What Can A Grandparent Do?


Donna Furon is the grandmother of twin boys, who were diagnosed with autism in 1998. The boys will be 18 this year. She and her husband, Marc, are active in their lives, spending most Saturdays with the boys and helping in other ways. Donna has been involved with GAN for several years, and helps with the FANInfo site. She worked for 24 years for The California State University System, and retired from her last position as the Project Director of data warehousing, and then worked for several years as a consultant.

My twin grandsons were diagnosed as autistic at 25 months. My husband and I found out the day before we were leaving on vacation. One grandson is graduating from high school this year and is “high-functioning.” The other is verbal and lower-functioning, and will be in a transition service and get a “certificate” eventually.

Labor Day, 1998

“What did the doctor say? I was waiting for your call and didn’t hear from you.”

“Well, Mom, we were going to wait until you were back from vacation …”

“Tell me now.”

“The doctor said the boys are autistic.”

Autistic. Rainman. Can’t be … Why them? Why us? What should we do?

Hours of searching on the Internet and a flight to catch in the AM to start … a VACATION?

ABA .. behavioral diagnosis .. diet … vaccines .. sleepless night.

From my blog, http://gpautism.blogspot.com

What to say, what to do, where to start – oh my! Frantic – that’s how I’d describe those first days. Maybe a little denial. A lot of “there must be something we can do.” There are many things you can do – but as of now, nothing will change the diagnosis. There is no cure. You, your adult child, and your grandchild are starting on a journey.

Your expectations will change. That child, whom you secretly thought could become President someday – well, maybe he (and 4 out of 5 are boys) will; but you will find that achieving a communication link with your grandchild will be your new expectation – and you will celebrate it like no other celebration you ever observed.

Actually, let’s change the start of that last paragraph to “Everything will change.”

There is a very high divorce rate among parents of autistic kids. I don’t know if there is a statistical analysis, but my anecdotal observation is that one parent gets in a race car and makes the child the focus of his/her attention, and the other parent is left in the dust. And that does not make a good marriage partnership. Autism is extremely hard on parents – so the first thing you can do is support the parents.

What is “supporting the parents”? It can be many things. You need to decide what you can do, based on your own status (physically, mentally and fiscally). I’ll ask you to do something very hard – think long-term. Don’t use all your energy and/or money up in a short period of time. Here are some obvious things you can consider doing, based on your own circumstances:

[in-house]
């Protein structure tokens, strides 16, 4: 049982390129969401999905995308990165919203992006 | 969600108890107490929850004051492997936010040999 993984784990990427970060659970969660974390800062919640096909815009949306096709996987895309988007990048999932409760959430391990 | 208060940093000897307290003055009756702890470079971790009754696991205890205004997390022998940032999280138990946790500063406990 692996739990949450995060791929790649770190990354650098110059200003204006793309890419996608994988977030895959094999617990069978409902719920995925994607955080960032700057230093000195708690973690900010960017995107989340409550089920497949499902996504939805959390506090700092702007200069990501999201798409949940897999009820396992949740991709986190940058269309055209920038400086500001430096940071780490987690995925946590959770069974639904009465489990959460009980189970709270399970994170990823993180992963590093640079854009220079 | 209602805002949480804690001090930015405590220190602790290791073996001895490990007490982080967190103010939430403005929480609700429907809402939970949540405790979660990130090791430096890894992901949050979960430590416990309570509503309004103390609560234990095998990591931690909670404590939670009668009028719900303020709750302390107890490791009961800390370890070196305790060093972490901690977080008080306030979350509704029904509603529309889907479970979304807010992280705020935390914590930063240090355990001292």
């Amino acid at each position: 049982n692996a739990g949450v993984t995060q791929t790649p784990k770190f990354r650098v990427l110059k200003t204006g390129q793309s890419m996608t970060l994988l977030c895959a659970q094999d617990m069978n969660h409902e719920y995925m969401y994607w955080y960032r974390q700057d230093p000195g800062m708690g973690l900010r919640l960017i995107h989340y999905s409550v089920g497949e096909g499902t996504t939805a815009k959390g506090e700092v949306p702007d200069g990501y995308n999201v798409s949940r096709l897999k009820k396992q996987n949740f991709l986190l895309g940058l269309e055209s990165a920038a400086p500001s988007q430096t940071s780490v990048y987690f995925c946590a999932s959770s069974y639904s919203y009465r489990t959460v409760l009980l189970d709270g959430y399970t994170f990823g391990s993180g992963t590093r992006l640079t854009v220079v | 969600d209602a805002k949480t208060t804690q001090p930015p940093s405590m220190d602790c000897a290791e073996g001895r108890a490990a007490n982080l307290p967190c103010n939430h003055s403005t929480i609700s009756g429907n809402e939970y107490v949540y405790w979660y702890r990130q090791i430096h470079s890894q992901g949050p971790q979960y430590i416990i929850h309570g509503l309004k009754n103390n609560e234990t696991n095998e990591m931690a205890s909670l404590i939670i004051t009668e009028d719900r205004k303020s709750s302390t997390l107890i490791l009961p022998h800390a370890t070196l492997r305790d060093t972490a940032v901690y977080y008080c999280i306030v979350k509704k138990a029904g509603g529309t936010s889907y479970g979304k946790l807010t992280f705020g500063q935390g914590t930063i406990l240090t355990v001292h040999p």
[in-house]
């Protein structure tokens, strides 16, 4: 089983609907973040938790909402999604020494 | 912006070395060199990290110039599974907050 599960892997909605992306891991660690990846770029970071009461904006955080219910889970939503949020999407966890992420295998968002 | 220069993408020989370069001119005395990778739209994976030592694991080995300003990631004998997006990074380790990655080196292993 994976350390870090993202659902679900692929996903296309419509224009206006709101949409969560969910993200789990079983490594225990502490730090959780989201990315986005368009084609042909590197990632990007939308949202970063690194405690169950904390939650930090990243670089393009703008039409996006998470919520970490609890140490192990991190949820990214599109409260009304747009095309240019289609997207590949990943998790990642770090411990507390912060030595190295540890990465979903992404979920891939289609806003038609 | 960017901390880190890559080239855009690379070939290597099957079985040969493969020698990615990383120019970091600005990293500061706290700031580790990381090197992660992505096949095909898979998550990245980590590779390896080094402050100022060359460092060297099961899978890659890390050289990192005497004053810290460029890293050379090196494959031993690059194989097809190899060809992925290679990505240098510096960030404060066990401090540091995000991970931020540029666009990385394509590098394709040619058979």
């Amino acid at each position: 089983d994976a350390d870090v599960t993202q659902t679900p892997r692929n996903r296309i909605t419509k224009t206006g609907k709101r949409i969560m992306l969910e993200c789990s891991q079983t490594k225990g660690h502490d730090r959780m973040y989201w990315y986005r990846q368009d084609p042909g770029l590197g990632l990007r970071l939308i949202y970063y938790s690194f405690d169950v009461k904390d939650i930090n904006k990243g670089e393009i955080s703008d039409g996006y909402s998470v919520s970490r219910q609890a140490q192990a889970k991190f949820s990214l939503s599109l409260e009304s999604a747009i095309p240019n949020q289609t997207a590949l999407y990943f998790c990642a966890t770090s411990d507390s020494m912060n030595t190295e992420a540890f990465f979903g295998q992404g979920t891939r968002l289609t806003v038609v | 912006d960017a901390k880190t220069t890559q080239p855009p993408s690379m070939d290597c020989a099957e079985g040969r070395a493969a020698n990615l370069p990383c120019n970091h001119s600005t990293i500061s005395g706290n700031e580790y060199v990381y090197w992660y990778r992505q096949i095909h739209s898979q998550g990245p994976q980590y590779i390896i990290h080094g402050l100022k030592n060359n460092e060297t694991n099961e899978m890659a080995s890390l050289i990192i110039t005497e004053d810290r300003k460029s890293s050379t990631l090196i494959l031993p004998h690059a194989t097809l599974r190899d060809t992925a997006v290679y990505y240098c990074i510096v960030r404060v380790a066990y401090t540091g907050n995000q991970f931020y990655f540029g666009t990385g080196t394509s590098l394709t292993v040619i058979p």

• Don’t take sides. Be on your grandchild’s side.
  • Give time. Are there other kids? Take them for special outings or just for time with you. They are likely to get so much less of their parents’ time now. Find some books and/or online resources that help them understand – to the extent they are able – what is happening.
  • Learn all you can about autism – but more importantly, learn all you can about your grandson or granddaughter. There is no set treatment for autism. There are some behavioral techniques that are usually successful (e.g., ABA) – but how successful depends on the child.
  • Offer information if you learn something new, and accept – as you must with all your grandchildren – that their parents are the decision makers. Support their decisions.
  • Take on some tasks. Right now for example, I am helping get information about disabled student services community colleges, so my daughter-in-law can focus on conservancies and other matters. You can be a valuable resource to your grandchild’s parents.
  • Get to know your autistic grandchild. Learn what his triggers are. Learn what you can do to help him. Learn how to deal with behaviors. Learn what works. Don’t be afraid to try something you think of – and if it works, share it! Learn from the ABA specialists and the parent the best ways to interact with your child.
  • Accept that you may do as much as you can, and then twice more – and your grandchild may never say, “Thank you” or acknowledge you in any way.
  • Give money if you can. If you have more than a little money that you think you would like to use to help, consult a financial advisor as to the best way to provide support and still protect your own position.
  • Don’t take things personally, from your own adult child or your grandchild. They are under enormous stress and pressure, and may say things because they are exhausted and frustrated.
  • It would be lovely if we could all be perfect and work in harmony towards the same goals and share the burden equally. It won’t happen. And we can and should just try our best.

You are on a journey. You worked hard and planned well, bought tickets and negotiated hotel rates. You did it all right. And in spite of that, the destination just changed. You are going somewhere else. You can’t rewind and start over. There is great sorrow and also great joy ahead. Pace yourself. Stay strong. Stay involved. Love all your grandchildren. Love yourself. Cut yourself some slack. That is my best advice.